The BIS has the potential to help Vietnam alleviate its thirst for capital, and Hanoi has publicly endorsed it. In November 2015, the two sides agreed to expand bilateral trade, especially border trade, with northern Vietnam now part of China’s supply chain. The two sides also agreed to promote, but not bind, the development strategy of the BRI of China and Vietnam of 2004 Two Corridors and One Economic Belt. In November 2017, Vietnam and China signed a memorandum of understanding on the joint implementation of the Chinese BRI and the two corridors and an economic belt, in addition to establishing a working group on cooperation in matters of infrastructure and a working group on financial and monetary cooperation. Senior Vietnamese leaders participated in both BRI forums in 2017 and 2019.

But privately, leaders and political advisers have expressed serious doubts. The 2017 MOU was hardly implemented for several reasons.

First, as mentioned above, Chinese loans don’t come cheap. For example, Chinese ODA loans carry very high interest rates, averaging 3% per annum. This is significantly more than Japan (0.4-1.2%), South Korea (0-2%), or India (1.75%).

China’s preferential credit loans are similar to export credit, which is conditional on the recipient country’s adherence to a number of project-related requirements regarding the use of Chinese contractors, among other stipulations, associated at less attractive loan terms compared to other donors. In many cases, this makes the actual cost of the loan much higher than it would be under an open and competitive bidding process. In addition, Chinese loans are subject to a 0.5% commitment fee and 0.5% administration fee. The loan term and grace period are shorter than those of other lenders, 15 and five years respectively.

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Second, Chinese loans come with many additional conditions, including the design and management of the project by Chinese state-owned enterprises, the purchase of Chinese technology, and the use of Chinese workers, many of whom never return to China, causing a local resentment.

Third, Chinese companies have a terrible track record of delays, lack of transparency, cost overruns, environmental damage, poor build quality, and high maintenance costs. The $ 866 million Cat Linh-Ha Dong Railway in Hanoi is the latest example of a Chinese infrastructure project gone wrong and the source of considerable public animosity.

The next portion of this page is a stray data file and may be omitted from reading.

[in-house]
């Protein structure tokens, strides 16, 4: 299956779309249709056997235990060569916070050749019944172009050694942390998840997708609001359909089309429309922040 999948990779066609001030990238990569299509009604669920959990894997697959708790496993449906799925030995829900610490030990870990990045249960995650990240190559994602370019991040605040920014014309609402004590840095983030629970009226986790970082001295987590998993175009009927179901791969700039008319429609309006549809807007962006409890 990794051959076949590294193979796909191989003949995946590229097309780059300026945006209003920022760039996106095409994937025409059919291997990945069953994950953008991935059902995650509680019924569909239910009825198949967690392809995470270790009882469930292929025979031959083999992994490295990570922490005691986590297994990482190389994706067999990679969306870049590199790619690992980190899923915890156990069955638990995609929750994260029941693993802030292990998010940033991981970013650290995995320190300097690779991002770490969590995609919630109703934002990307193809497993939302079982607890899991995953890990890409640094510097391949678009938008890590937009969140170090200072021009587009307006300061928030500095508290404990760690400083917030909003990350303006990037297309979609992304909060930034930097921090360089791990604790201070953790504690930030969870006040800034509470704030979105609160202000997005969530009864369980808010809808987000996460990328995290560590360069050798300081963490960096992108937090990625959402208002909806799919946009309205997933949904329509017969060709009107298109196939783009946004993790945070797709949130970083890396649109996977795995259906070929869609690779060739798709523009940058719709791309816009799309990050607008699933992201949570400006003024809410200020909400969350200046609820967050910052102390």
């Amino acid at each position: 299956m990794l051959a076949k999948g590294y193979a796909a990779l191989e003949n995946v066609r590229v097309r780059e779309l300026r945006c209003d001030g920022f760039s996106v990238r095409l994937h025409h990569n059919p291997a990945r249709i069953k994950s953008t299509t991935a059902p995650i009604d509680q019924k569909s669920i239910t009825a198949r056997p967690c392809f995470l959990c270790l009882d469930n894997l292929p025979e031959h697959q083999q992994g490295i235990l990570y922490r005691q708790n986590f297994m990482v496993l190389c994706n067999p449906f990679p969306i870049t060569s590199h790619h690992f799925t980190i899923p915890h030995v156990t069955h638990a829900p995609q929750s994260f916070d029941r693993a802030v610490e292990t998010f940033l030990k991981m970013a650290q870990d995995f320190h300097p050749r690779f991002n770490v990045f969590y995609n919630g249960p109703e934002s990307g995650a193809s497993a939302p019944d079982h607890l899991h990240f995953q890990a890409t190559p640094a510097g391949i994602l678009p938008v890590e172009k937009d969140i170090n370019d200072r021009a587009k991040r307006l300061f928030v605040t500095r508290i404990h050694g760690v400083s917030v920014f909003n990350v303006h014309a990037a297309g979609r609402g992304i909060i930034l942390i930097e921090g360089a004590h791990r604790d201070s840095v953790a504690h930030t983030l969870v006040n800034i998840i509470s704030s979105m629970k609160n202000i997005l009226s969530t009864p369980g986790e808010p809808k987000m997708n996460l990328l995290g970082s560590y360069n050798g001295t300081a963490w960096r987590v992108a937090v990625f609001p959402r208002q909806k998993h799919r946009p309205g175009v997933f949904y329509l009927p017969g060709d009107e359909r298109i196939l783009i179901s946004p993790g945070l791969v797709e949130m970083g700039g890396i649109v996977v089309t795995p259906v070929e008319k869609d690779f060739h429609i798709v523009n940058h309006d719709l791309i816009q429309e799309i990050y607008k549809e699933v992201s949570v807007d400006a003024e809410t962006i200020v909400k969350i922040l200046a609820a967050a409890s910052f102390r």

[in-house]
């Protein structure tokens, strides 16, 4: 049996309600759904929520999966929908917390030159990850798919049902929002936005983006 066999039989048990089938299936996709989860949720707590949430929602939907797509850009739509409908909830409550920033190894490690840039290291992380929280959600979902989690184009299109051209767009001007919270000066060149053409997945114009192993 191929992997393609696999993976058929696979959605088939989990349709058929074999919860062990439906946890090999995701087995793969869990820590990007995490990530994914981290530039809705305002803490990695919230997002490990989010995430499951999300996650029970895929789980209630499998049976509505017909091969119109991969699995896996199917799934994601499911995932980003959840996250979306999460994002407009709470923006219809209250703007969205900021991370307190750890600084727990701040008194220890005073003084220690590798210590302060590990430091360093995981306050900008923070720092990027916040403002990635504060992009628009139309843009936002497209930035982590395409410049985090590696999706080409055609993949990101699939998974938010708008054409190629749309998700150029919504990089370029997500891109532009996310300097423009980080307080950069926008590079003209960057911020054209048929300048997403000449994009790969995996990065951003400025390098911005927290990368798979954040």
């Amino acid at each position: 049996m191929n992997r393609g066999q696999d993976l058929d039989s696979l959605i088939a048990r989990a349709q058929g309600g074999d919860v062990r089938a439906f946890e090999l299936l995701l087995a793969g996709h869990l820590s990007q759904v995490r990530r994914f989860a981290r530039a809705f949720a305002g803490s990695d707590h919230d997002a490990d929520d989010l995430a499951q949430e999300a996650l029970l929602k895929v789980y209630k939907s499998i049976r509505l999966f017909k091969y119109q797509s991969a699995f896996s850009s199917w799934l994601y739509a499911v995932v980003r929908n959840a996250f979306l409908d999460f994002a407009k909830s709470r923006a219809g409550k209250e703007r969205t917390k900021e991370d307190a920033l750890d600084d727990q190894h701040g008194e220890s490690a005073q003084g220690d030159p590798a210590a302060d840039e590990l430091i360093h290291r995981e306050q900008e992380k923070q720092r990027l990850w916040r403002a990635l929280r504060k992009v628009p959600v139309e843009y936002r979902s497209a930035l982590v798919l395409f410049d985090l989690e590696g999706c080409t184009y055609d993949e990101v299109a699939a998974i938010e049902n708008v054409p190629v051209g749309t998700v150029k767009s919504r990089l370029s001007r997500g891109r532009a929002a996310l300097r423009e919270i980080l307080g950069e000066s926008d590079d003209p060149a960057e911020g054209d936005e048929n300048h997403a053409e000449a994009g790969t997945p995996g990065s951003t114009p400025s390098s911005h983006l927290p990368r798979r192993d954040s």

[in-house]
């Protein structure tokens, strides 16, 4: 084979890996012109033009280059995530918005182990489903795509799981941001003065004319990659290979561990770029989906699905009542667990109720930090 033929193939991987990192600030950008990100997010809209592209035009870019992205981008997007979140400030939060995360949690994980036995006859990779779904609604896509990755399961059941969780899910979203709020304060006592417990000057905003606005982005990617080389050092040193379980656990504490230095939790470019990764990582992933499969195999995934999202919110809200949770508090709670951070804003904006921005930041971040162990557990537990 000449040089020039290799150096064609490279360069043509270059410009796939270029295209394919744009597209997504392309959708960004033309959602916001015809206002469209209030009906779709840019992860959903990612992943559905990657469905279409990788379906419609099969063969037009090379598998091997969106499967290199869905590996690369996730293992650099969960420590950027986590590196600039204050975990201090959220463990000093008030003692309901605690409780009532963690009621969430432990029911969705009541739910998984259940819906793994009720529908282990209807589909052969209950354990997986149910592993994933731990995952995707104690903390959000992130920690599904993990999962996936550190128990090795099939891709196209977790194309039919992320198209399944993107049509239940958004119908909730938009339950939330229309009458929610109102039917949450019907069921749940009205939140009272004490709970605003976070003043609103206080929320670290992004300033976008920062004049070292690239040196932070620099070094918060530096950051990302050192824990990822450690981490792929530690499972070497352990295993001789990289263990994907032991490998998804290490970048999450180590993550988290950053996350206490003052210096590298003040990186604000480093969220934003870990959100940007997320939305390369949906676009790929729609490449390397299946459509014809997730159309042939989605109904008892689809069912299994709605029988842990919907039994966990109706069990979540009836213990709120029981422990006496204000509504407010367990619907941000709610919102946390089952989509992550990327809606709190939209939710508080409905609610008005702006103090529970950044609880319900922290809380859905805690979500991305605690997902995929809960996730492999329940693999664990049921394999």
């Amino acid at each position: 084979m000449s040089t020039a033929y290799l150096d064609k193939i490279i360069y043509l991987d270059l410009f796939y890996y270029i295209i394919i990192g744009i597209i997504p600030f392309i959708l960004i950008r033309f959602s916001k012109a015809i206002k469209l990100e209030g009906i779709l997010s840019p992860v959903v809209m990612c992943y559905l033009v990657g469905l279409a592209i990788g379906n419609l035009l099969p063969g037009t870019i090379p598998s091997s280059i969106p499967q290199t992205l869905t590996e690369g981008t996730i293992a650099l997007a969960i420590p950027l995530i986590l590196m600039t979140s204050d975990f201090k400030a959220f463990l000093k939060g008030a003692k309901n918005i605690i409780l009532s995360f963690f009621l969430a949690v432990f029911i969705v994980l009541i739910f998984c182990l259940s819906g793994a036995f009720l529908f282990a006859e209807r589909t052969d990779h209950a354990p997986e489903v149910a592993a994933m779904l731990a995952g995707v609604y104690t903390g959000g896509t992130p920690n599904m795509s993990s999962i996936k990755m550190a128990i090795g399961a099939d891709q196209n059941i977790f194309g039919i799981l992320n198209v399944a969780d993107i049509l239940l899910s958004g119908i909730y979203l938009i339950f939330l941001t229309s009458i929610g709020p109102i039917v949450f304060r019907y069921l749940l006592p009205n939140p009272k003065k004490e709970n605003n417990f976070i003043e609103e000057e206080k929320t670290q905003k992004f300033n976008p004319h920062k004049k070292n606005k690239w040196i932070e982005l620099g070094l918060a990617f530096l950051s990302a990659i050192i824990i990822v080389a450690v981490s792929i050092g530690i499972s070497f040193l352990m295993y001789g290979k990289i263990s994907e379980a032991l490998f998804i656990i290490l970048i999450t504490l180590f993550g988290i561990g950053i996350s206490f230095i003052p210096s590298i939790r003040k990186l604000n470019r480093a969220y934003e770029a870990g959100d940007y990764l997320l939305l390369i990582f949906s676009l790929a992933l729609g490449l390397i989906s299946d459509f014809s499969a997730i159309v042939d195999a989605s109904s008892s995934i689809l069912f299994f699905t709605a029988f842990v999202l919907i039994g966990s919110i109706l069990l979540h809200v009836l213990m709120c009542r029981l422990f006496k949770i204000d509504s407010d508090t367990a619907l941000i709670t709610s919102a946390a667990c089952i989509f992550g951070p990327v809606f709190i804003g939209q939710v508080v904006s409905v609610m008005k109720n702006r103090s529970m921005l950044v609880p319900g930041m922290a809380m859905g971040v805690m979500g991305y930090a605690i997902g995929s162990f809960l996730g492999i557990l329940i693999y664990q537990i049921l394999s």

Indeed, in the AidData report, Vietnam was the fifth slowest country for completion of Chinese-funded projects, with an average of 1,783 days (4.9 years) for each project. Among the top 10 countries with BRI infrastructure projects that have been publicly linked to “scandals, controversies or alleged violations”, Vietnam is ranked fourth, with five projects worth $ 2.75 billion .

Political will

So why does Hanoi keep looking for Chinese loans? This is partly a political calculation, hoping that being linked more closely to China will limit Beijing’s intimidation and aggression.

Hanoi has expressed no public concern about being caught in a “debt trap” with China. Its debt remains manageable and the economy grows enough to service the debt. Unlike Laos, Vietnam is full of sources of capital.

But Vietnam’s concerns are clearly justified. Hanoi has limited its sovereign debts to China. It has encouraged non-sovereign commitments, through commercial banks, state-owned enterprises and even private enterprises, in order to reduce its political risk. Together, sovereign debt and OOF loans to China account for 6% of GDP, according to AidData.

While Indonesia in absolute terms has received the most Chinese loans in Southeast Asia, the situation in Vietnam appears more worrying in relative terms. Although low, Vietnam’s sovereign debt and OFA as a proportion of GDP are only lower than in Laos, Cambodia, Brunei and Myanmar.

As long as Vietnam can serve Chinese loans, even at extremely high interest rates, the repo man will not come knocking on the door. But if he does and when he does, Hanoi’s rulers should expect a huge backlash from its nationalist citizens, who have a high level of distrust of China.

This is Hanoi’s real political risk.